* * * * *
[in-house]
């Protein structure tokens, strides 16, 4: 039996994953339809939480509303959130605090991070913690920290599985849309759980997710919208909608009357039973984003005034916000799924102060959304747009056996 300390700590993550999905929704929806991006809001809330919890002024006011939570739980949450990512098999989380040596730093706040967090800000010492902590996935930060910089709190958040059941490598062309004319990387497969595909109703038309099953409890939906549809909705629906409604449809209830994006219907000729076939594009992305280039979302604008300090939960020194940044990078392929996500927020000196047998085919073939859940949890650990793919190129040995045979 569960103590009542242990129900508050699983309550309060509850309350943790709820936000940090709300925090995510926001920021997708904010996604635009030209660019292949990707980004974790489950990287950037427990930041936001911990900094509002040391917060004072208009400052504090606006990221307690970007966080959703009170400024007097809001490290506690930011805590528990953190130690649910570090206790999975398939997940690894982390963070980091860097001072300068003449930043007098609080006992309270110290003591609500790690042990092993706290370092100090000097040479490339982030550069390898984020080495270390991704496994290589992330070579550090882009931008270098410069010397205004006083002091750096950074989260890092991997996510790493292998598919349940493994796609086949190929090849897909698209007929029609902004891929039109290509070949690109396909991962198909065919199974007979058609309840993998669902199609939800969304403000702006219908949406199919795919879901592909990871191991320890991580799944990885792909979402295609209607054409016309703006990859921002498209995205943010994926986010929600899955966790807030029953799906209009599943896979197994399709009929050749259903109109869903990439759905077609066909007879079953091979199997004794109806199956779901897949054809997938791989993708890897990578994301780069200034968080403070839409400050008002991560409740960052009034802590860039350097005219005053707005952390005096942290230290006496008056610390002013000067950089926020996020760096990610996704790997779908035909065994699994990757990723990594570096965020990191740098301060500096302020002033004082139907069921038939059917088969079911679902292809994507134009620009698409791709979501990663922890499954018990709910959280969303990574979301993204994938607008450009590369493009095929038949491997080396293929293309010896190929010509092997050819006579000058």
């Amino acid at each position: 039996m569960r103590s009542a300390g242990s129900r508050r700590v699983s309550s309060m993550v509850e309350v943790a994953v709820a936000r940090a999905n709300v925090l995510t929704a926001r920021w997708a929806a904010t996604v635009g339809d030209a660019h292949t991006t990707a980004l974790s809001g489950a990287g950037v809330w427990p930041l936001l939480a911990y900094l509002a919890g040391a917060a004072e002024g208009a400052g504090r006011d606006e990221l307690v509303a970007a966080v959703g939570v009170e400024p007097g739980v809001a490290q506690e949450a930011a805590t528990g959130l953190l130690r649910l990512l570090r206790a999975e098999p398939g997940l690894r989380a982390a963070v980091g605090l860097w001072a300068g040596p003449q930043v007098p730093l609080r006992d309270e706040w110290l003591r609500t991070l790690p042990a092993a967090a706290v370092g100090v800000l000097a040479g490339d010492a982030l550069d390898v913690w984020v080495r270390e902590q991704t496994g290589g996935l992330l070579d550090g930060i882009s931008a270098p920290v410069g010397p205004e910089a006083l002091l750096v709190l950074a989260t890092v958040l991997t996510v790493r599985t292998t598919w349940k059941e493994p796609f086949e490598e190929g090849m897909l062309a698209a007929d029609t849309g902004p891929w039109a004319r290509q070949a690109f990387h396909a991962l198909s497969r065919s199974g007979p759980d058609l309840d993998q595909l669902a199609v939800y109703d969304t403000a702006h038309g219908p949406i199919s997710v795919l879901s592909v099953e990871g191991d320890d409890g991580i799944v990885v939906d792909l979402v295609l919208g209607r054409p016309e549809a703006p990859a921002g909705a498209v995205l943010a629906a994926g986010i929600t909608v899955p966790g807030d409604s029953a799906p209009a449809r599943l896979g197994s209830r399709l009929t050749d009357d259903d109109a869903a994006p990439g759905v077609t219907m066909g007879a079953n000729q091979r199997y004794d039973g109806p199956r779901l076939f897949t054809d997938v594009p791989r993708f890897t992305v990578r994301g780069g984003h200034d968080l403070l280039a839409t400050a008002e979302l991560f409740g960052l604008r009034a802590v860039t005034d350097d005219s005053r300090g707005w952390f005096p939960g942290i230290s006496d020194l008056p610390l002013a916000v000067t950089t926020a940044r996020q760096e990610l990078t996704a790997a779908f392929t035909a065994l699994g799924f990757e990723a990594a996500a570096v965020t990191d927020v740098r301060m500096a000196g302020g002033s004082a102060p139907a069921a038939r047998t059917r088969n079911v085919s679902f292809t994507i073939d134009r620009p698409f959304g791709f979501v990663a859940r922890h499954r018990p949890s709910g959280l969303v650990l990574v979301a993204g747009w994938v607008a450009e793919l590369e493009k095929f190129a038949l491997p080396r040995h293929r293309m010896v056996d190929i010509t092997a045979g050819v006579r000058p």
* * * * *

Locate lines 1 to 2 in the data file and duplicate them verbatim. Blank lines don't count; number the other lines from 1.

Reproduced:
[in-house]
């Protein structure tokens, strides 16, 4: 039996994953339809939480509303959130605090991070913690920290599985849309759980997710919208909608009357039973984003005034916000799924102060959304747009056996 300390700590993550999905929704929806991006809001809330919890002024006011939570739980949450990512098999989380040596730093706040967090800000010492902590996935930060910089709190958040059941490598062309004319990387497969595909109703038309099953409890939906549809909705629906409604449809209830994006219907000729076939594009992305280039979302604008300090939960020194940044990078392929996500927020000196047998085919073939859940949890650990793919190129040995045979 569960103590009542242990129900508050699983309550309060509850309350943790709820936000940090709300925090995510926001920021997708904010996604635009030209660019292949990707980004974790489950990287950037427990930041936001911990900094509002040391917060004072208009400052504090606006990221307690970007966080959703009170400024007097809001490290506690930011805590528990953190130690649910570090206790999975398939997940690894982390963070980091860097001072300068003449930043007098609080006992309270110290003591609500790690042990092993706290370092100090000097040479490339982030550069390898984020080495270390991704496994290589992330070579550090882009931008270098410069010397205004006083002091750096950074989260890092991997996510790493292998598919349940493994796609086949190929090849897909698209007929029609902004891929039109290509070949690109396909991962198909065919199974007979058609309840993998669902199609939800969304403000702006219908949406199919795919879901592909990871191991320890991580799944990885792909979402295609209607054409016309703006990859921002498209995205943010994926986010929600899955966790807030029953799906209009599943896979197994399709009929050749259903109109869903990439759905077609066909007879079953091979199997004794109806199956779901897949054809997938791989993708890897990578994301780069200034968080403070839409400050008002991560409740960052009034802590860039350097005219005053707005952390005096942290230290006496008056610390002013000067950089926020996020760096990610996704790997779908035909065994699994990757990723990594570096965020990191740098301060500096302020002033004082139907069921038939059917088969079911679902292809994507134009620009698409791709979501990663922890499954018990709910959280969303990574979301993204994938607008450009590369493009095929038949491997080396293929293309010896190929010509092997050819006579000058």